At the Television Critic Association (TCA) Winter Showcase, BGN had a chance to cover the Freeform panel for Motherland: Fort Salem.
The panel included creator, writer, and executive producer Eliot Laurence, executive producer Keven Messick, and cast members Demetria McKinney (Anacostia), Amalia Holm (Scylla), Taylor Hickson (Raelle Collar), Ashley Nicole Williams (Abigail Bellweather), Jessica Sutton (Tally Craven), and Lyne Renee (General Sara Alder). We got a chance to learn how this show came to be and why it is one of the more anticipated shows of the season.
Motherland: Fort Salem reimagines history by creating an alternate present-day America. This is a revolutionary narrative, both literally and figuratively, where the persecution of witches ended hundreds of years ago when they cut a deal with the U.S. government. This provocative drama follows a trio of young women, all bad-asses, as they’re catapulted from basic training in combat magic onto the frontlines, fighting terrorists threats with supernatural tactics and weapons. In this show, traditional gender roles are tossed out the window. Not only does it showcase women in power, but it leads with an all-female cast.
The show is about witches or women with supernatural abilities. A lot of Wiccan history and stories were utilized in the making of this show. “Everything in the show is kind of an homage — not everything, but a lot of stuff on the show is an homage to witch history,” says Laurence. One example, in particular, spoke to an identifying mark, like a Scarlet Letter of sorts. “The marks that the witches are born with that change when you have sex is sort of a reclaiming of the marks that were used to indict and identify witches during the burning times,” explained Laurence.
The idea of witches and the strong female stemmed from creator Laurence, who the cast raved about for bringing such characters to the page. The female energy in this show is fantastic. There are so many different personalities. “To understand the womanhood, the power that we all possess,” says McKinney, “and for it to start with a man understanding and recognizing the power that needs to be expressed within us, bringing the story to fruition, bringing in female directors, bringing in such a diverse cast — it’s really been a joy, an honor, and a pleasure to take this journey.”
While Wiccan history and other supernatural elements were influences, the world of Motherland: Fort Salem originated in the mind of Laurence. “He was a big Wikipedia for us,” says Hickson. The cast went to him for all their questions, building the characters with as much knowledge and backstory as possible. It was collaborative in nature. “He lets us build upon that…working with our characters, he was very open to the ideas,” says Williams.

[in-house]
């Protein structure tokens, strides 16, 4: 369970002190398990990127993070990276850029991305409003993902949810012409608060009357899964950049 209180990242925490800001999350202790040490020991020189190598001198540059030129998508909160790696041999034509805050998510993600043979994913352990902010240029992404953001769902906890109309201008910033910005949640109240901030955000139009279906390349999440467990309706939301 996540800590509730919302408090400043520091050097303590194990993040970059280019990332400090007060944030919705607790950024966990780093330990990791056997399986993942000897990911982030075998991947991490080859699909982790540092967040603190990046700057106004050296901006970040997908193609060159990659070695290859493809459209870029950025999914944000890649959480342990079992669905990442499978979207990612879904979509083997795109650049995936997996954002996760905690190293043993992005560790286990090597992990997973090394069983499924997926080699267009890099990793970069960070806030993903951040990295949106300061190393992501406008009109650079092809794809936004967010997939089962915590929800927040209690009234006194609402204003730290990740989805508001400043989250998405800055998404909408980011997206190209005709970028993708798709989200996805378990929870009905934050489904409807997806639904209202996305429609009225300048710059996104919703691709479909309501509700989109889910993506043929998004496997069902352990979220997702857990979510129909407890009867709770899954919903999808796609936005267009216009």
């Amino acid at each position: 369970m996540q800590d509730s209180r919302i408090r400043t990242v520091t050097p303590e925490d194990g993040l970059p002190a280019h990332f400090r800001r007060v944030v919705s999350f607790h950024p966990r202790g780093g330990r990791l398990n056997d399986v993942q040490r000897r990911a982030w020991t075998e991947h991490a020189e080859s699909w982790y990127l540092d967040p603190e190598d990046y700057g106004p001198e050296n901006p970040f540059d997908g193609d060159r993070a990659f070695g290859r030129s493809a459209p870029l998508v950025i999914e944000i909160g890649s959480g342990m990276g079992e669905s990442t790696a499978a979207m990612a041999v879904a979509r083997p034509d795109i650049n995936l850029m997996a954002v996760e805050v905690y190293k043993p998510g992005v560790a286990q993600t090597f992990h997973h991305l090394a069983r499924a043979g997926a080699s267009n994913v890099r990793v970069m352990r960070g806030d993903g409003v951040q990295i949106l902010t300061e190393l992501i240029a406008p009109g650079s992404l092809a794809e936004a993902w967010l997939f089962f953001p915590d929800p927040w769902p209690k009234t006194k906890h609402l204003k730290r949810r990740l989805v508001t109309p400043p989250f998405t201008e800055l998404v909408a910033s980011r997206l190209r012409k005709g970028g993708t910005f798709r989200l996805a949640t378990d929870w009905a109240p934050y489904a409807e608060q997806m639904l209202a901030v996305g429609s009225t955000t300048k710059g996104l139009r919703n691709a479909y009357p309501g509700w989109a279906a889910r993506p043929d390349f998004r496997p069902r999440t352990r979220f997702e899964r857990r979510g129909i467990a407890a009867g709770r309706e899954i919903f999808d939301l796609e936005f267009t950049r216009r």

A lot of Laurence’s ideas were taking what was meant to be bad and making it positive and powerful. It was clear Laurence knows this world inside and out, and understandable, as it took nine years to get the show up and running.
“He pitched it nine years ago,” started Messick. “But the richness of the idea was the same as when he first pitched it. He had the whole world. He’s just got a wildly inventive and ambitious imagination that is an awesome thing as a producer to be able to help bring to life.”
Laurence loved this project so much that he tried to get it off the ground in the form of a book series, before getting busy with other projects. “Kevin called me a couple of years ago and was like, ‘This is a TV show.’ I was like, ‘Yeah, it always has been,’” states Laurence.
The themes are ones audiences will love. Motherland: Fort Salem is taking history, modern issues, and stigmas and flipping them on their head. “We’re all harnessing power that has been taken away from us, in a way, by society,” states McKinney. “The fact that everything is so flip as far as the gender roles — the show is actually genderless. We’re actually quite androgynous in our roles and our duties in what we do, which gives everybody power overall.” It’s so intriguing.
In this show, women have the military control, which affects who is in power, while whoever is in power informs the norms. Females leading the charge and owning their power is the norm. The cool thing is, it’s not your typical girl vs girl. “In this day and time, it’s more crucial than ever that women uplift each other and support each other, and I think we’re incredibly humbled to have a series that conveys that message,” says Hickson. Their individual strengths are their power.
The idea is these women need to work together to survive. Although they may fight, the end goal is the same. “We didn’t want their sisterhood to be easy,” says Laurence. The ladies do get tested. They learn lessons. But the ultimate narrative is a positive one for young girls to older women alike.
This show is going to be incredibly fun to watch. Perfectly timed to debut during International Women’s Month, Motherland: Fort Salem will air Wednesday, March 18 on Freeform.